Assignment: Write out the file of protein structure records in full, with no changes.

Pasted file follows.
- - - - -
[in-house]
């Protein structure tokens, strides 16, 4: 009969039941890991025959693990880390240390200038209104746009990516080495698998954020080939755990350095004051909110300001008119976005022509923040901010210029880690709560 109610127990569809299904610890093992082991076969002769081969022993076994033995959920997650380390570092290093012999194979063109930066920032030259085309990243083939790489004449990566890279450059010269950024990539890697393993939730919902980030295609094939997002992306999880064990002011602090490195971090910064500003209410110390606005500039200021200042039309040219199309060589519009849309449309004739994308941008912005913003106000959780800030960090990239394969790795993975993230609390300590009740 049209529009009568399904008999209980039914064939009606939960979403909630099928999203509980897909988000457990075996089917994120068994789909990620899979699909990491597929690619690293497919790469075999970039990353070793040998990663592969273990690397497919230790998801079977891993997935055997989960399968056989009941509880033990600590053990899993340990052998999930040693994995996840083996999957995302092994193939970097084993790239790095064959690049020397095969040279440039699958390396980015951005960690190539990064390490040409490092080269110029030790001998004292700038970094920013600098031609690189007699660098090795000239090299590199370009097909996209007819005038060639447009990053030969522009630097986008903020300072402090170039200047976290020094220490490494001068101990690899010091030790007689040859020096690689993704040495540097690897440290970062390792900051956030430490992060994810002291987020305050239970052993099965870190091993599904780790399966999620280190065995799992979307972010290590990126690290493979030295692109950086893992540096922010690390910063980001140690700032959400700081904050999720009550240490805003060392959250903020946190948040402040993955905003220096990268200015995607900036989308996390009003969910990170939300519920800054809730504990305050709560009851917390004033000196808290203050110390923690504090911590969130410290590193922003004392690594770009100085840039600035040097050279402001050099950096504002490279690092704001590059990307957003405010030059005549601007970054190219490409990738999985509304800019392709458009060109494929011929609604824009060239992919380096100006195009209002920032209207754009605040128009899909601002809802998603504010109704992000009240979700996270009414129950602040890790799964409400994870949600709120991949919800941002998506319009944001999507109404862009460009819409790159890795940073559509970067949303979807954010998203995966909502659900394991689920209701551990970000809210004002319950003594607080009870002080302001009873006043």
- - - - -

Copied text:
[in-house]
């Protein structure tokens, strides 16, 4: 009969039941890991025959693990880390240390200038209104746009990516080495698998954020080939755990350095004051909110300001008119976005022509923040901010210029880690709560 109610127990569809299904610890093992082991076969002769081969022993076994033995959920997650380390570092290093012999194979063109930066920032030259085309990243083939790489004449990566890279450059010269950024990539890697393993939730919902980030295609094939997002992306999880064990002011602090490195971090910064500003209410110390606005500039200021200042039309040219199309060589519009849309449309004739994308941008912005913003106000959780800030960090990239394969790795993975993230609390300590009740 049209529009009568399904008999209980039914064939009606939960979403909630099928999203509980897909988000457990075996089917994120068994789909990620899979699909990491597929690619690293497919790469075999970039990353070793040998990663592969273990690397497919230790998801079977891993997935055997989960399968056989009941509880033990600590053990899993340990052998999930040693994995996840083996999957995302092994193939970097084993790239790095064959690049020397095969040279440039699958390396980015951005960690190539990064390490040409490092080269110029030790001998004292700038970094920013600098031609690189007699660098090795000239090299590199370009097909996209007819005038060639447009990053030969522009630097986008903020300072402090170039200047976290020094220490490494001068101990690899010091030790007689040859020096690689993704040495540097690897440290970062390792900051956030430490992060994810002291987020305050239970052993099965870190091993599904780790399966999620280190065995799992979307972010290590990126690290493979030295692109950086893992540096922010690390910063980001140690700032959400700081904050999720009550240490805003060392959250903020946190948040402040993955905003220096990268200015995607900036989308996390009003969910990170939300519920800054809730504990305050709560009851917390004033000196808290203050110390923690504090911590969130410290590193922003004392690594770009100085840039600035040097050279402001050099950096504002490279690092704001590059990307957003405010030059005549601007970054190219490409990738999985509304800019392709458009060109494929011929609604824009060239992919380096100006195009209002920032209207754009605040128009899909601002809802998603504010109704992000009240979700996270009414129950602040890790799964409400994870949600709120991949919800941002998506319009944001999507109404862009460009819409790159890795940073559509970067949303979807954010998203995966909502659900394991689920209701551990970000809210004002319950003594607080009870002080302001009873006043």